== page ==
Laydeez do Comics, Glasgow, 8 March 2015

The first Glasgow Laydeez meetup of 2015 took place in The Old Hairdresser’s. Having hithero met in a community centre, we were pretty excited about having access to beer. Our March speakers were Eilidh Nicolson, Adam Smith and Letty Wilson. Eilidh Eilidh’s comic Girls from Mars has the mission of depicting “trans people as actual people, not walking punchlines or drama bombs”. It follows six characters and deals with specific trans issues, as well as issues common to all. Girls from Mars issue 1 Eilidh showed us some of her earliest drawings, demonstrating there’s been transgender characters in her comics ever since she was reading Peanuts and Garfield as a kid, and making comics based on Power Rangers.

She considers herself more of a writer than an artist, but it was through drawing she came to terms with her identity as a trans woman – somehow with words, she was able to ignore that reality.

Similarly, with her work for LGBT charities where she uses material like the Hens Tae Watch Oot Fur zine to campaign and educate, she says audiences seem to “get” her message once they see visual imagery. She also reflected that comics are a great medium for her since she feels her writing lacks detailed description, so images fill those gaps.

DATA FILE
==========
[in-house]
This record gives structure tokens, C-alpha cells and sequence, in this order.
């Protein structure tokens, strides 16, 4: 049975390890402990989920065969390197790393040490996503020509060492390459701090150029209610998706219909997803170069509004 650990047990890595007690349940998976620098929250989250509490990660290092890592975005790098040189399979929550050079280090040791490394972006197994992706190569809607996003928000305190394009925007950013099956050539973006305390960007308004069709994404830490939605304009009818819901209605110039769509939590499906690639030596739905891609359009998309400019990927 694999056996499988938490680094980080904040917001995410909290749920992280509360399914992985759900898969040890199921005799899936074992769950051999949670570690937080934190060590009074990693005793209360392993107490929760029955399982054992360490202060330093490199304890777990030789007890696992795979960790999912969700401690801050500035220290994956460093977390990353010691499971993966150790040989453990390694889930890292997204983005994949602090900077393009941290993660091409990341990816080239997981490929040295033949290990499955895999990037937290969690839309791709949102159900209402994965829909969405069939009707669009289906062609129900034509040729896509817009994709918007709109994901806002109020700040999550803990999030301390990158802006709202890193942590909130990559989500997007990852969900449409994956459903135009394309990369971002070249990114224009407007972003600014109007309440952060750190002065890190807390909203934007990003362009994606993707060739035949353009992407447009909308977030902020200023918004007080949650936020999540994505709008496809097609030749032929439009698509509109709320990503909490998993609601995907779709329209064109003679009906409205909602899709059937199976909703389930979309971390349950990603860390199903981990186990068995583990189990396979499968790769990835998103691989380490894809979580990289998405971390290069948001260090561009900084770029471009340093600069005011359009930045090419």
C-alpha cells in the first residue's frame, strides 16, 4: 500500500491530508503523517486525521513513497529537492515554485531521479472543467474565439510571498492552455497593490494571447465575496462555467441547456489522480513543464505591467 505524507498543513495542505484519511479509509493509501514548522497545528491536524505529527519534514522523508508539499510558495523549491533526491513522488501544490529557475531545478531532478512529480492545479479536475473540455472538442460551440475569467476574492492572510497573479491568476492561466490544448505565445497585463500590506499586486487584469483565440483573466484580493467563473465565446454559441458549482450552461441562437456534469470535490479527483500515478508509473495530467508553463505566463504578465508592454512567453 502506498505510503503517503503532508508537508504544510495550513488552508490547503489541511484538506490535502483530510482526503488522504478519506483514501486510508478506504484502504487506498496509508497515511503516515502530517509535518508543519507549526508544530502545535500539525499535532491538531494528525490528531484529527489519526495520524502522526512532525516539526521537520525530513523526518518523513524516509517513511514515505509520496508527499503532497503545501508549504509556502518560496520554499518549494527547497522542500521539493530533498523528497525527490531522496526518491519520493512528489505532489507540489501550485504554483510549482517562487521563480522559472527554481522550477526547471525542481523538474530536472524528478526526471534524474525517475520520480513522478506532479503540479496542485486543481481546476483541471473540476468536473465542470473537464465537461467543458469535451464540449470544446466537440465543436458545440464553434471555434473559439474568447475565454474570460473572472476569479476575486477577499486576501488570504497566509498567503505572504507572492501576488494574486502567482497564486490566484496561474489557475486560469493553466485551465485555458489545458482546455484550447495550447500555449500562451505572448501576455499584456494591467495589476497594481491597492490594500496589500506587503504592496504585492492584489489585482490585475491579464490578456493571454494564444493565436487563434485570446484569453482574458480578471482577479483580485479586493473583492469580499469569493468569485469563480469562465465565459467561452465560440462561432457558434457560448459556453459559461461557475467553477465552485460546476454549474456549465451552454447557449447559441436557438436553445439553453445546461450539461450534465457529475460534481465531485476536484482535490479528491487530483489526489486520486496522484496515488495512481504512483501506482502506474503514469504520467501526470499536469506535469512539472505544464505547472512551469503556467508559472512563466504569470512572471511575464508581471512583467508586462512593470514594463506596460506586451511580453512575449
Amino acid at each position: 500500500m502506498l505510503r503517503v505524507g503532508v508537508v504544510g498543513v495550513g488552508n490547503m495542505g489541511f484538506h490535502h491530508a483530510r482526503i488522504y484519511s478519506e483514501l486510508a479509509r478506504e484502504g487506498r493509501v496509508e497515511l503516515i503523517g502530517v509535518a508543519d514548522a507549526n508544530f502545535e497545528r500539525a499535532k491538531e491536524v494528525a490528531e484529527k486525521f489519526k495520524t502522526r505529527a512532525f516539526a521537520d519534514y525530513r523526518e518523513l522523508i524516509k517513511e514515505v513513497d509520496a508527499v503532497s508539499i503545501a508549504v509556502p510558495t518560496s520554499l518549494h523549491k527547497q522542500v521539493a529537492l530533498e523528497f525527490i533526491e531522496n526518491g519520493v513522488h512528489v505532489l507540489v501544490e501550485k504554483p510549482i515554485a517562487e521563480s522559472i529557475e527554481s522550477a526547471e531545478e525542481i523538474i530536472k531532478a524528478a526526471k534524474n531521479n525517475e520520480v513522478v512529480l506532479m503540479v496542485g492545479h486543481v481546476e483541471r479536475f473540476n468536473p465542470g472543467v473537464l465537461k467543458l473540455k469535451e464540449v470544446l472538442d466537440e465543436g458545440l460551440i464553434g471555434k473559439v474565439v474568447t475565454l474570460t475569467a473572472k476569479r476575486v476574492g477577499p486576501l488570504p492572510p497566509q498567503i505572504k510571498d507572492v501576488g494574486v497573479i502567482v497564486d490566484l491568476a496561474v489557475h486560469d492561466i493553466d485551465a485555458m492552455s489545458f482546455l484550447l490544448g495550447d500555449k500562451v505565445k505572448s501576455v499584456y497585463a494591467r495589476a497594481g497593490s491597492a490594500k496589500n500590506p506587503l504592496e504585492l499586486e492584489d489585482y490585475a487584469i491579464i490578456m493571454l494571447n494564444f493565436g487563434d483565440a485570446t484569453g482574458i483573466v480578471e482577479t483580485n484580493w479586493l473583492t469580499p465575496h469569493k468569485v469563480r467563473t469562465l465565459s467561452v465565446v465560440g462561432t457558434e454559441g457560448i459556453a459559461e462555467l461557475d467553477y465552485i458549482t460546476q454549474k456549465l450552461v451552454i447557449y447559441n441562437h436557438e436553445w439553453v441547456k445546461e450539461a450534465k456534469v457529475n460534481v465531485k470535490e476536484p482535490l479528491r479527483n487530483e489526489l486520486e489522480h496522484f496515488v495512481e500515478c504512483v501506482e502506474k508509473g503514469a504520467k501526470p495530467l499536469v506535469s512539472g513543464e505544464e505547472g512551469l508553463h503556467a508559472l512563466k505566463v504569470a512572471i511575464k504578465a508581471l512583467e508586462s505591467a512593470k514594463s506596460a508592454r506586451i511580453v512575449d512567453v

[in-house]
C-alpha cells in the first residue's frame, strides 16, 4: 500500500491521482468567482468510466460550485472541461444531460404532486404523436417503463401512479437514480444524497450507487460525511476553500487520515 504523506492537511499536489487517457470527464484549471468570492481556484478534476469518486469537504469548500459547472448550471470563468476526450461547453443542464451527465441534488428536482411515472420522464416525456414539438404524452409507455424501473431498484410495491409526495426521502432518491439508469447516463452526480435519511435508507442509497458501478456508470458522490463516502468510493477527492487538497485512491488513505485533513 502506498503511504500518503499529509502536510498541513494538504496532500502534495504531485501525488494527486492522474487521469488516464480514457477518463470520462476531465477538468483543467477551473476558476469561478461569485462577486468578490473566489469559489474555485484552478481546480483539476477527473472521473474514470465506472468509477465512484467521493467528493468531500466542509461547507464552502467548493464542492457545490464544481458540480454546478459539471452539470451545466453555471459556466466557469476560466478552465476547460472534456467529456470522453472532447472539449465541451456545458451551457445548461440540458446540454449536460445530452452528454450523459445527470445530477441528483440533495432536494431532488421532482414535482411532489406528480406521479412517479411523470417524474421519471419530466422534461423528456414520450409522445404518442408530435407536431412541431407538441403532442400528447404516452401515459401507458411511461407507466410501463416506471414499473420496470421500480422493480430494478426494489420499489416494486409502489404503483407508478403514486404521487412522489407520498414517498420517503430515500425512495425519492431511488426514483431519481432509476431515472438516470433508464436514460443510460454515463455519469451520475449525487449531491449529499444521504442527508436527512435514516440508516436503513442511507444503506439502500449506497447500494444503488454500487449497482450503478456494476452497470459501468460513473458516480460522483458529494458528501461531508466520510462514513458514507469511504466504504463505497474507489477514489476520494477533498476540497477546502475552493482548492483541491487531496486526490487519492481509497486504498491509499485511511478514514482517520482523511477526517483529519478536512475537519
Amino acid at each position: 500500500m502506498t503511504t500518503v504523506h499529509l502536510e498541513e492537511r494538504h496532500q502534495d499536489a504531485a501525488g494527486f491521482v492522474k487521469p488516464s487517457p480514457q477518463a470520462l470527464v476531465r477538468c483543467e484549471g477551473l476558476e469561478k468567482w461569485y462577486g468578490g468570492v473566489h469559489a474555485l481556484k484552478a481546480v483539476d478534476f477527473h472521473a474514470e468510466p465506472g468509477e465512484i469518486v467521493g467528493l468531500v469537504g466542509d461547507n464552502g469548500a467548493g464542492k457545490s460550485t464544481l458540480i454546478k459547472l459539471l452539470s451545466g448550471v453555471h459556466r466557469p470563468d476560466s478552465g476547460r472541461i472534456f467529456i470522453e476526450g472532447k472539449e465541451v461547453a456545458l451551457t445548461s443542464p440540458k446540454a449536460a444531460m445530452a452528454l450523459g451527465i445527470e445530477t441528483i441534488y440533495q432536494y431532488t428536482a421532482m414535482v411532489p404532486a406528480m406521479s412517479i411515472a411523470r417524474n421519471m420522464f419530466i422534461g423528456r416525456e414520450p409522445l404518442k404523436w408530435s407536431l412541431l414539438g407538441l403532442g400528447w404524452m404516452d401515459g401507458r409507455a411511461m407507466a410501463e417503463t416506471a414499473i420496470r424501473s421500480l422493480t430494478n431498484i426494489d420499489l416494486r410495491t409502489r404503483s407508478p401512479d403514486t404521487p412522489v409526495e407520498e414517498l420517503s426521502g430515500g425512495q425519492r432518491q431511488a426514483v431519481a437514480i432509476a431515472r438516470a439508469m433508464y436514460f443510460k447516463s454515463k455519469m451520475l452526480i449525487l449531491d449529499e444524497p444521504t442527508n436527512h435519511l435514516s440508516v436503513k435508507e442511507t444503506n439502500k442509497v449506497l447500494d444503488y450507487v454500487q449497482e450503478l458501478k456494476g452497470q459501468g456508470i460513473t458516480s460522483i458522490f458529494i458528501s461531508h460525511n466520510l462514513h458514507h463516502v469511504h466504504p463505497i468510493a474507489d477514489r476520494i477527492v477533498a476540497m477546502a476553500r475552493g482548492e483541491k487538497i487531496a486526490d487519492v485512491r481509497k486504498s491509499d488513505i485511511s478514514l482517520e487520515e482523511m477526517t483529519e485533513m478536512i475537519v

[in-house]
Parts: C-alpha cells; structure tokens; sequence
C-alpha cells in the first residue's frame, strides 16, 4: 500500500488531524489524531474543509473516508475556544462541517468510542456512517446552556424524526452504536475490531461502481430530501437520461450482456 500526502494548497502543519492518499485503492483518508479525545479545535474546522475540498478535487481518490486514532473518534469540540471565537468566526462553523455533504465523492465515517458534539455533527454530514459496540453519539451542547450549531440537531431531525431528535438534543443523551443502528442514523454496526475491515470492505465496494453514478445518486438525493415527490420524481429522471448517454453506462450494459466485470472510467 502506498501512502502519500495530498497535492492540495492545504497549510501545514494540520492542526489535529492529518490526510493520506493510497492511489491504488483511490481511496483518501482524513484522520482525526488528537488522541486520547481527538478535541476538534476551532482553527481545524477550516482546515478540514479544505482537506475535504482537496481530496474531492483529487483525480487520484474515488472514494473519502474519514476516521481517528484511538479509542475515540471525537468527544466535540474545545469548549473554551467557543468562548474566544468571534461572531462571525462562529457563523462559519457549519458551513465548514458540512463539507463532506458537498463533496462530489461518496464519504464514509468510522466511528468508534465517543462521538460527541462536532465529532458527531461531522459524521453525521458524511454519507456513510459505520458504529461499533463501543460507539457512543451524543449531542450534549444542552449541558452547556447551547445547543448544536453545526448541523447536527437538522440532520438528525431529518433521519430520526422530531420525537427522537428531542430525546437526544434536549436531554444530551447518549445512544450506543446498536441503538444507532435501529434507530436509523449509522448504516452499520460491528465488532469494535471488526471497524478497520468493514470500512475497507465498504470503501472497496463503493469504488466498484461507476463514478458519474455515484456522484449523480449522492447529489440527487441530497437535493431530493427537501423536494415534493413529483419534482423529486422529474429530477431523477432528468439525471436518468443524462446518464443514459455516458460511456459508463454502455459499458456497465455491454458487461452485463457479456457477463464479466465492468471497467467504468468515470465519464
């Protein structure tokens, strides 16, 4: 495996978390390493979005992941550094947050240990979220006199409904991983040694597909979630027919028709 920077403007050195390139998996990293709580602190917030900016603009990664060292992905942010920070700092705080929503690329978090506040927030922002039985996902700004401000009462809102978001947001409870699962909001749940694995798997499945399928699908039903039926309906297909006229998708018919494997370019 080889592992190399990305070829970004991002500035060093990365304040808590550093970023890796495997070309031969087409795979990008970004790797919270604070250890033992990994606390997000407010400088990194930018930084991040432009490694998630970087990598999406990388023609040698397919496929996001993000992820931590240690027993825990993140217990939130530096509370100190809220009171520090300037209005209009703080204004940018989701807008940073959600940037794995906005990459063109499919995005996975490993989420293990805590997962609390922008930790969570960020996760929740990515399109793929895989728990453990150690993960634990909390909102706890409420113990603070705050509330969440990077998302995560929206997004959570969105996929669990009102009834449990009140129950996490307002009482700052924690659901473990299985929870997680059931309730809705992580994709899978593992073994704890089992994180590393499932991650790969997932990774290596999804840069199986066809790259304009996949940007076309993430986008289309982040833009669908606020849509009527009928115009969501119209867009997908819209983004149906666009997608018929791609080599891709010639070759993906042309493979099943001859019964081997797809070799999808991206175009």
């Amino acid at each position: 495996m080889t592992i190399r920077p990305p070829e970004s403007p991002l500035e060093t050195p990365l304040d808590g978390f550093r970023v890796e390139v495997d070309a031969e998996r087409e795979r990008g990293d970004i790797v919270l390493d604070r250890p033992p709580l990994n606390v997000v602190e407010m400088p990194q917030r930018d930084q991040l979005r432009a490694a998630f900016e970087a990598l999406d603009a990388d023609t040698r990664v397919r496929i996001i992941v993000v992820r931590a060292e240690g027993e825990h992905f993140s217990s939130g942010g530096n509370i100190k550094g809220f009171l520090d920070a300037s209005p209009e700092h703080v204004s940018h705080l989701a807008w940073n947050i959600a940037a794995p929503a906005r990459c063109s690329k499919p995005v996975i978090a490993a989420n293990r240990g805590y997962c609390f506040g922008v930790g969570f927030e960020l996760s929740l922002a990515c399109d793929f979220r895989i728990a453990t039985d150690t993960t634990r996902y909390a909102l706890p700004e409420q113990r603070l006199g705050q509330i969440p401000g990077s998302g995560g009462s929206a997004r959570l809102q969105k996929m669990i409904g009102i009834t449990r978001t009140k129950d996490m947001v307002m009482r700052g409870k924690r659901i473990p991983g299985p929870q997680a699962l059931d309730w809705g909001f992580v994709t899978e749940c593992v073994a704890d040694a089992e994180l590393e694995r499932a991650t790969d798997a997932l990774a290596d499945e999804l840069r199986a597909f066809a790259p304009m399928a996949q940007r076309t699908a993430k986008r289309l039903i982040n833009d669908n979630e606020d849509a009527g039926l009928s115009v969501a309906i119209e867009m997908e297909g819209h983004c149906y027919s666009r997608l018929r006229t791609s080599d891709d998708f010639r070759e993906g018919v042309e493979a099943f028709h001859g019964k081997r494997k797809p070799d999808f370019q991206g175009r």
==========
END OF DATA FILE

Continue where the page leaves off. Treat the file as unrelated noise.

Eilidh went on to talk about the representations of trans women she had to negotiate growing up – hypermasculine, all stubble, giant jaws and legs akimbo. And when she looked for examples of trans people in comics, all she could find was Batwoman’s roommate. r-DC-COMICS-TRANSGENDER-BATGIRL-large570 At first she chose to draw her own characters without eyelashes and with Adam’s apples, as she felt she had to mark them in some way with “tells”. Now, as illustrated by the Q&A at the top of this blog, she simply draws a woman – occasionally slightly taller, but that’s it. Some of the issues Eilidh highlighted reminded me of the historical depiction of non-white characters in comics, drawn in contrast to normative white characters in a grotesque and exaggerated way.

Eilidh’s talk was humorous and reflective, and it was inspiring to hear her say she’ll be writing about the Girls from Mars characters for the rest of her life. Having now purchased and read issue 1, I’m a fan. The drawing style is bold and iconic, the pacing’s great and the writing witty and engaging. Issue 1 introduces us to the back stories of various characters via the device of a group with a slightly bossy chair prompting members to reflect on their year. Follow Eilidh’s work at

Adam delivered an informative and entertaining presentation on the long-running British newspaper comic Flook, proclaiming it our Peanuts or Calvin and Hobbes. Adam Flook featured a neotic piglet/mole/elephant creature, created in 1949 and drawn by Wally Fawkes under the penname Trog. It ran until the 1990s, appearing for the majority of its run in The Daily Mail. Flook was scripted by several writers, including Compton Mackenzie, Barry Norman and Keith Waterhouse, but perhaps the best-known was art critic, jazz singer and bon viveur George Melly.